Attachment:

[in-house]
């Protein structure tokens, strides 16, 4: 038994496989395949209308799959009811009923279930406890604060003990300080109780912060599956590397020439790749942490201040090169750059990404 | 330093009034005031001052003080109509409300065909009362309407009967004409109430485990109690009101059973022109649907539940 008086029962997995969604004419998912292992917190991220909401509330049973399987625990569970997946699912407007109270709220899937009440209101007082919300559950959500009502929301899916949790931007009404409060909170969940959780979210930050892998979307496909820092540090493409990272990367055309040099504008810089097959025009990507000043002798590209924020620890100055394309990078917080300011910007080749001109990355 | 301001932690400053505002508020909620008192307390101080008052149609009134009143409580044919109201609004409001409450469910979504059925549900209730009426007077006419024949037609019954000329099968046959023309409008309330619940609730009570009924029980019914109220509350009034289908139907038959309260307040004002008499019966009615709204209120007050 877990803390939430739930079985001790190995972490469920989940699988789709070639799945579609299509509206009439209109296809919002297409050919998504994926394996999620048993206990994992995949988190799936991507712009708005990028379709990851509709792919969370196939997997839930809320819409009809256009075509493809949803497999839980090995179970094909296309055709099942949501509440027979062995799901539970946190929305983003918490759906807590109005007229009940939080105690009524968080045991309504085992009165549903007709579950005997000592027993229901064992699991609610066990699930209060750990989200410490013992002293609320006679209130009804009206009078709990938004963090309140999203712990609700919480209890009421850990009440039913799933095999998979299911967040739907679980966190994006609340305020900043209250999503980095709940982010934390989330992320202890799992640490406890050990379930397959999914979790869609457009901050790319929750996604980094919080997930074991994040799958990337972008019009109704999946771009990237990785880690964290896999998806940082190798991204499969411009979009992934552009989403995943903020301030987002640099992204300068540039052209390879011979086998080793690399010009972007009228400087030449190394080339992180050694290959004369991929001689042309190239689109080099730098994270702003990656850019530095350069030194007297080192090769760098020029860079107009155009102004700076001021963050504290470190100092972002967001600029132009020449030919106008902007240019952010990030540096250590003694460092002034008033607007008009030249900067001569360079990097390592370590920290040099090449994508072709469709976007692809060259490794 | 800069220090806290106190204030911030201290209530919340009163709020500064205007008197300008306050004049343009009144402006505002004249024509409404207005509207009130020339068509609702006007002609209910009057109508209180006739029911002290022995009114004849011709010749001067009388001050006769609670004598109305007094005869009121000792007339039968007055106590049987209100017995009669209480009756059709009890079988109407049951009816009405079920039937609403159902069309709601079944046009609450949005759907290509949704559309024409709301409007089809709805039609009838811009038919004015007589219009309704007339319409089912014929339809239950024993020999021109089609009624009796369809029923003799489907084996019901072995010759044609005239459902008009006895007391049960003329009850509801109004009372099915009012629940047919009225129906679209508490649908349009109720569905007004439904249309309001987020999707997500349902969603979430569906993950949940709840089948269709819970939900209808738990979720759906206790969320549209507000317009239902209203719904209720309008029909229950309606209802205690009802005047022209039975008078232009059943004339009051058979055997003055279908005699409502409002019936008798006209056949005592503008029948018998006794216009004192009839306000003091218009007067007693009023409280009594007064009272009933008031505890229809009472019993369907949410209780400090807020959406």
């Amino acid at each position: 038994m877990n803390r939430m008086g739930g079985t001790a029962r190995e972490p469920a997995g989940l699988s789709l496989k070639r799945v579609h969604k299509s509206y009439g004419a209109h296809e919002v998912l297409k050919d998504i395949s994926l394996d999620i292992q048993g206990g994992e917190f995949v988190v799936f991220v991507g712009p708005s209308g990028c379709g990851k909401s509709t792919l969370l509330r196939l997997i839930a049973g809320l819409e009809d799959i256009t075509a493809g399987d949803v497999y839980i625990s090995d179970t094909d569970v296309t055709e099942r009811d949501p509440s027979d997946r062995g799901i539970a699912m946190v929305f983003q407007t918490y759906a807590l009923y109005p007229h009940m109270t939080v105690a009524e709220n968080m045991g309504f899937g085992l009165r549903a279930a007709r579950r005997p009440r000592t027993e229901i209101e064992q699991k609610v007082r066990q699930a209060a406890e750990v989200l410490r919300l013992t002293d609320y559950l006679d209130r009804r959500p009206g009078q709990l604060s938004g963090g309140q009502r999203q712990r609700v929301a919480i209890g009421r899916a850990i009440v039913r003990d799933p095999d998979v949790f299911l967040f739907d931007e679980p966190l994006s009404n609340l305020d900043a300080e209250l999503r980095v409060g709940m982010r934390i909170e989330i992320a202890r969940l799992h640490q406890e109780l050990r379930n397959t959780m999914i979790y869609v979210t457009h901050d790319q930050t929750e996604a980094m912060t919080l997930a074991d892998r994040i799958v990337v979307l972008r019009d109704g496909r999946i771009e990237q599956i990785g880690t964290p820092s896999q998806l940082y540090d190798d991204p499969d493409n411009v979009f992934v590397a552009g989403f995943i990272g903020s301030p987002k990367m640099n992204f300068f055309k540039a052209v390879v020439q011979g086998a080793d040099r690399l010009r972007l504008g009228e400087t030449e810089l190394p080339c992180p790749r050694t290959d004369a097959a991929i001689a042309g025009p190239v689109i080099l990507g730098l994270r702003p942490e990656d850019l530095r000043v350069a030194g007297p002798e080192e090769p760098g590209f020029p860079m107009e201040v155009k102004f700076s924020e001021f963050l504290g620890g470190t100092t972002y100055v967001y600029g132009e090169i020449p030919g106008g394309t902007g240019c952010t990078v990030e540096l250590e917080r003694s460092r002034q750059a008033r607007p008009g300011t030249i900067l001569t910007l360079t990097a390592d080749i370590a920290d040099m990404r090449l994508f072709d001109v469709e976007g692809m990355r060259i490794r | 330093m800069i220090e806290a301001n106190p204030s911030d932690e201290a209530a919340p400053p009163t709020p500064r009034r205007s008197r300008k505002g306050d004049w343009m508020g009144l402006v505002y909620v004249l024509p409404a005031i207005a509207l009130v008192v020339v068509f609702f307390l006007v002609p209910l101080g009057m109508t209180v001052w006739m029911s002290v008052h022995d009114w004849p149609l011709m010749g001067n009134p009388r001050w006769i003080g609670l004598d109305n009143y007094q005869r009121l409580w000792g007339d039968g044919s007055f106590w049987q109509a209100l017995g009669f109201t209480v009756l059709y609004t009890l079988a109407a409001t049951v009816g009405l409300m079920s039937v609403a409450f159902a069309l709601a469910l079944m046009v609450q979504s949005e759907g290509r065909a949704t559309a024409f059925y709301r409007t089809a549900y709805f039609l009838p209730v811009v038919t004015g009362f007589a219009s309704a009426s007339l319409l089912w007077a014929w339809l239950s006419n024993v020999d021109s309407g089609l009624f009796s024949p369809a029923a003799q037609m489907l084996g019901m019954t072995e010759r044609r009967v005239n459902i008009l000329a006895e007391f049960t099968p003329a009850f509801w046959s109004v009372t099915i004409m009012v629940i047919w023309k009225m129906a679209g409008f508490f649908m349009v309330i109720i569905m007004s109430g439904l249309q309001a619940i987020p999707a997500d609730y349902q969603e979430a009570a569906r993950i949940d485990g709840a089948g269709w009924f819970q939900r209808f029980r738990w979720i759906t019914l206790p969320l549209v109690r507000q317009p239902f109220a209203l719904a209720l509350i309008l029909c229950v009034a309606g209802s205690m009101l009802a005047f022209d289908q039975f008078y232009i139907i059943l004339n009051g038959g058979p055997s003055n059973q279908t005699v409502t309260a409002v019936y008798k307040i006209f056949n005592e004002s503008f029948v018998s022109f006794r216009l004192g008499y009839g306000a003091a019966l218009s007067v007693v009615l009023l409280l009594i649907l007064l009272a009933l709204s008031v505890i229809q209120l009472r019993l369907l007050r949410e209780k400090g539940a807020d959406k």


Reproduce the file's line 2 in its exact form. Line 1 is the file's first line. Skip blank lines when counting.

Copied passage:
């Protein structure tokens, strides 16, 4: 038994496989395949209308799959009811009923279930406890604060003990300080109780912060599956590397020439790749942490201040090169750059990404 | 330093009034005031001052003080109509409300065909009362309407009967004409109430485990109690009101059973022109649907539940 008086029962997995969604004419998912292992917190991220909401509330049973399987625990569970997946699912407007109270709220899937009440209101007082919300559950959500009502929301899916949790931007009404409060909170969940959780979210930050892998979307496909820092540090493409990272990367055309040099504008810089097959025009990507000043002798590209924020620890100055394309990078917080300011910007080749001109990355 | 301001932690400053505002508020909620008192307390101080008052149609009134009143409580044919109201609004409001409450469910979504059925549900209730009426007077006419024949037609019954000329099968046959023309409008309330619940609730009570009924029980019914109220509350009034289908139907038959309260307040004002008499019966009615709204209120007050 877990803390939430739930079985001790190995972490469920989940699988789709070639799945579609299509509206009439209109296809919002297409050919998504994926394996999620048993206990994992995949988190799936991507712009708005990028379709990851509709792919969370196939997997839930809320819409009809256009075509493809949803497999839980090995179970094909296309055709099942949501509440027979062995799901539970946190929305983003918490759906807590109005007229009940939080105690009524968080045991309504085992009165549903007709579950005997000592027993229901064992699991609610066990699930209060750990989200410490013992002293609320006679209130009804009206009078709990938004963090309140999203712990609700919480209890009421850990009440039913799933095999998979299911967040739907679980966190994006609340305020900043209250999503980095709940982010934390989330992320202890799992640490406890050990379930397959999914979790869609457009901050790319929750996604980094919080997930074991994040799958990337972008019009109704999946771009990237990785880690964290896999998806940082190798991204499969411009979009992934552009989403995943903020301030987002640099992204300068540039052209390879011979086998080793690399010009972007009228400087030449190394080339992180050694290959004369991929001689042309190239689109080099730098994270702003990656850019530095350069030194007297080192090769760098020029860079107009155009102004700076001021963050504290470190100092972002967001600029132009020449030919106008902007240019952010990030540096250590003694460092002034008033607007008009030249900067001569360079990097390592370590920290040099090449994508072709469709976007692809060259490794 | 800069220090806290106190204030911030201290209530919340009163709020500064205007008197300008306050004049343009009144402006505002004249024509409404207005509207009130020339068509609702006007002609209910009057109508209180006739029911002290022995009114004849011709010749001067009388001050006769609670004598109305007094005869009121000792007339039968007055106590049987209100017995009669209480009756059709009890079988109407049951009816009405079920039937609403159902069309709601079944046009609450949005759907290509949704559309024409709301409007089809709805039609009838811009038919004015007589219009309704007339319409089912014929339809239950024993020999021109089609009624009796369809029923003799489907084996019901072995010759044609005239459902008009006895007391049960003329009850509801109004009372099915009012629940047919009225129906679209508490649908349009109720569905007004439904249309309001987020999707997500349902969603979430569906993950949940709840089948269709819970939900209808738990979720759906206790969320549209507000317009239902209203719904209720309008029909229950309606209802205690009802005047022209039975008078232009059943004339009051058979055997003055279908005699409502409002019936008798006209056949005592503008029948018998006794216009004192009839306000003091218009007067007693009023409280009594007064009272009933008031505890229809009472019993369907949410209780400090807020959406």